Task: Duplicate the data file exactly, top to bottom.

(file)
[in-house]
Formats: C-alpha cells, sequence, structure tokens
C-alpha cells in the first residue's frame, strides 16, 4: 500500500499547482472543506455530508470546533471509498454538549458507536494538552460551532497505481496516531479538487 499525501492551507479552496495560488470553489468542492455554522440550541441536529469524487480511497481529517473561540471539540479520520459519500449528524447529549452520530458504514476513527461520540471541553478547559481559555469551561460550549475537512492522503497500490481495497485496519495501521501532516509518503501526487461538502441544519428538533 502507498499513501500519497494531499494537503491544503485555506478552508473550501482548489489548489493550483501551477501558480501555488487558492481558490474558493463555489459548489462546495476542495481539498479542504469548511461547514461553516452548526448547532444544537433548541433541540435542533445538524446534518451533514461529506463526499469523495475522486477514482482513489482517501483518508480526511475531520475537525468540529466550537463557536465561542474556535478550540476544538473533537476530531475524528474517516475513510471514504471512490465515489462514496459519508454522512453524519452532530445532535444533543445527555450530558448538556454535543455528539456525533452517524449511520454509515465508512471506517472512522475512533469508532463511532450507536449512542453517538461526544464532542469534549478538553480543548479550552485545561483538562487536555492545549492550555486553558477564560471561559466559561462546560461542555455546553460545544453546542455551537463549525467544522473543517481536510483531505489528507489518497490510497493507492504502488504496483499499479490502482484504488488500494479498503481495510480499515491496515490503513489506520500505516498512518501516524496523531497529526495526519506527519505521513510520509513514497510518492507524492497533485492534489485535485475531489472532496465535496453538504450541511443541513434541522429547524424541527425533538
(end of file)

[in-house]
Formats: C-alpha cells, sequence, structure tokens
C-alpha cells in the first residue's frame, strides 16, 4: 500500500499547482472543506455530508470546533471509498454538549458507536494538552460551532497505481496516531479538487 499525501492551507479552496495560488470553489468542492455554522440550541441536529469524487480511497481529517473561540471539540479520520459519500449528524447529549452520530458504514476513527461520540471541553478547559481559555469551561460550549475537512492522503497500490481495497485496519495501521501532516509518503501526487461538502441544519428538533 502507498499513501500519497494531499494537503491544503485555506478552508473550501482548489489548489493550483501551477501558480501555488487558492481558490474558493463555489459548489462546495476542495481539498479542504469548511461547514461553516452548526448547532444544537433548541433541540435542533445538524446534518451533514461529506463526499469523495475522486477514482482513489482517501483518508480526511475531520475537525468540529466550537463557536465561542474556535478550540476544538473533537476530531475524528474517516475513510471514504471512490465515489462514496459519508454522512453524519452532530445532535444533543445527555450530558448538556454535543455528539456525533452517524449511520454509515465508512471506517472512522475512533469508532463511532450507536449512542453517538461526544464532542469534549478538553480543548479550552485545561483538562487536555492545549492550555486553558477564560471561559466559561462546560461542555455546553460545544453546542455551537463549525467544522473543517481536510483531505489528507489518497490510497493507492504502488504496483499499479490502482484504488488500494479498503481495510480499515491496515490503513489506520500505516498512518501516524496523531497529526495526519506527519505521513510520509513514497510518492507524492497533485492534489485535485475531489472532496465535496453538504450541511443541513434541522429547524424541527425533538